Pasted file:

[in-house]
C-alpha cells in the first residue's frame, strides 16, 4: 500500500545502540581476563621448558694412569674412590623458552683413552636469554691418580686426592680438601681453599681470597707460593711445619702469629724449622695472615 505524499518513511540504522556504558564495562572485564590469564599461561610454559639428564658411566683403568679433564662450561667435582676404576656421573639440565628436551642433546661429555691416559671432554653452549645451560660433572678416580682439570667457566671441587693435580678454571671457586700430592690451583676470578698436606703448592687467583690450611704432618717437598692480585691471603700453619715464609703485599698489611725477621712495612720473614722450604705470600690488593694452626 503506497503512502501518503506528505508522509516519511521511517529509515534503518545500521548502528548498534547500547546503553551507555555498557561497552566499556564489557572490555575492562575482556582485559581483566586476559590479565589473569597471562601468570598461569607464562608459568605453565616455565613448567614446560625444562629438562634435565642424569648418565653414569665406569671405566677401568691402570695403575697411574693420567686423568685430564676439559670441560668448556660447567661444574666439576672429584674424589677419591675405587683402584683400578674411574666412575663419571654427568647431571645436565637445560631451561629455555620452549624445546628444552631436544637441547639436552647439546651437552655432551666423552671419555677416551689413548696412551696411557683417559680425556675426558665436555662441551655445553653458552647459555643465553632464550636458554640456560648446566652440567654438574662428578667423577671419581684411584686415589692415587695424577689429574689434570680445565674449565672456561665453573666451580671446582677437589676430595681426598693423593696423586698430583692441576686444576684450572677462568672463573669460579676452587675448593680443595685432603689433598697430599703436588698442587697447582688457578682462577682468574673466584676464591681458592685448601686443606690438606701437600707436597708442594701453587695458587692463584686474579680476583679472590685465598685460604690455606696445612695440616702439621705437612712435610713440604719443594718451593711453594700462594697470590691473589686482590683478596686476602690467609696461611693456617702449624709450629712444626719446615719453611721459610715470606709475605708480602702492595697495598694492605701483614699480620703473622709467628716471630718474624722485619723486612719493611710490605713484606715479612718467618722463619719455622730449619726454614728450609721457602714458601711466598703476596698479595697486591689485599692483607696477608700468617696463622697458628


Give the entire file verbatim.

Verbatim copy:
[in-house]
C-alpha cells in the first residue's frame, strides 16, 4: 500500500545502540581476563621448558694412569674412590623458552683413552636469554691418580686426592680438601681453599681470597707460593711445619702469629724449622695472615 505524499518513511540504522556504558564495562572485564590469564599461561610454559639428564658411566683403568679433564662450561667435582676404576656421573639440565628436551642433546661429555691416559671432554653452549645451560660433572678416580682439570667457566671441587693435580678454571671457586700430592690451583676470578698436606703448592687467583690450611704432618717437598692480585691471603700453619715464609703485599698489611725477621712495612720473614722450604705470600690488593694452626 503506497503512502501518503506528505508522509516519511521511517529509515534503518545500521548502528548498534547500547546503553551507555555498557561497552566499556564489557572490555575492562575482556582485559581483566586476559590479565589473569597471562601468570598461569607464562608459568605453565616455565613448567614446560625444562629438562634435565642424569648418565653414569665406569671405566677401568691402570695403575697411574693420567686423568685430564676439559670441560668448556660447567661444574666439576672429584674424589677419591675405587683402584683400578674411574666412575663419571654427568647431571645436565637445560631451561629455555620452549624445546628444552631436544637441547639436552647439546651437552655432551666423552671419555677416551689413548696412551696411557683417559680425556675426558665436555662441551655445553653458552647459555643465553632464550636458554640456560648446566652440567654438574662428578667423577671419581684411584686415589692415587695424577689429574689434570680445565674449565672456561665453573666451580671446582677437589676430595681426598693423593696423586698430583692441576686444576684450572677462568672463573669460579676452587675448593680443595685432603689433598697430599703436588698442587697447582688457578682462577682468574673466584676464591681458592685448601686443606690438606701437600707436597708442594701453587695458587692463584686474579680476583679472590685465598685460604690455606696445612695440616702439621705437612712435610713440604719443594718451593711453594700462594697470590691473589686482590683478596686476602690467609696461611693456617702449624709450629712444626719446615719453611721459610715470606709475605708480602702492595697495598694492605701483614699480620703473622709467628716471630718474624722485619723486612719493611710490605713484606715479612718467618722463619719455622730449619726454614728450609721457602714458601711466598703476596698479595697486591689485599692483607696477608700468617696463622697458628